Authorities on Saturday reported that around 2,000 dead penguins have mysteriously washed up on the coast of eastern Uruguay over the last 10 days as the cause of their death is unclear and does not appear to be avian influenza.
According to Carmen Leizagoyen, head of the Environment Ministry’s Department of Fauna, the Magellanic penguins, mostly juveniles, died in the Atlantic Ocean and ended up on the Uruguayan shores via currents.
“This is mortality in the water. 90% are young specimens that arrive without fat reserves and with empty stomachs,” she said and emphasised that all samples taken tested negative for avian influenza.
According to NDTV, Magellanic penguins nest in southern Argentina and migrate north in search of food and warmer waters in the southern hemisphere winter. They even reach the coast of the Brazilian state of Espirito Santo.
“It is normal for some percentage to die, but not these numbers,” Leizagoyen said, recalling a similar incident that occurred last year in Brazil, for reasons that remain unclear.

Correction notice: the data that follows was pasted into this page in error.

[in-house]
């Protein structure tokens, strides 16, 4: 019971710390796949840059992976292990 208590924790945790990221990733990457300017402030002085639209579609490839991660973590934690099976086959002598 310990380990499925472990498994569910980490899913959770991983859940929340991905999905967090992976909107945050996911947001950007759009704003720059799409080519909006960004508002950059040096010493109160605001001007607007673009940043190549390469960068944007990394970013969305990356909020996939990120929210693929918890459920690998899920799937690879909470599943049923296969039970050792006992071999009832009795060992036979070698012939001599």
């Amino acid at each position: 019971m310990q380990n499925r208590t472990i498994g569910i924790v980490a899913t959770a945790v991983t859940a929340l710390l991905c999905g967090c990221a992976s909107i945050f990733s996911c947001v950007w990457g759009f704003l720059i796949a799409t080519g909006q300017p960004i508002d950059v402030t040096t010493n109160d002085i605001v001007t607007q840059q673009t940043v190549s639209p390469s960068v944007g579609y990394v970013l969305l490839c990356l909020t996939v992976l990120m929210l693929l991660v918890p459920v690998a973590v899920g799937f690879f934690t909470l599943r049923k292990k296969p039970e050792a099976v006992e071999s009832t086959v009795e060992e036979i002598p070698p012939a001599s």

Meanwhile, Hector Caymaris, director of the Laguna de Rocha protected area, shared that he counted more than 500 dead penguins along six miles (10 kilometres) of the Atlantic coast.
The rising deaths of Magellanic penguins have been linked to overfishing and illegal fishing by environmental advocates.
“From the 1990s and 2000s, we began to see animals with a lack of food. The resource is overexploited,” Richard Tesore, of the NGO SOS Marine Wildlife Rescue, said.
In addition, he said that a subtropical cyclone in the Atlantic, which hit southeastern Brazil in mid-July, could have potentially caused the weakest animals to die from the unpleasantly cold weather.
In addition to penguins, Tesore said he has recently found dead petrels, albatrosses, seagulls, sea turtles and sea lions on the beaches of Maldonado, a department east of the capital Montevideo.
Previously, in a similar incident that occurred last month, thousands of dead fish were found washed ashore at Quintana Beach County Park along the Texas Gulf Coast due to “a low dissolved oxygen event” in warm water, US officials have said.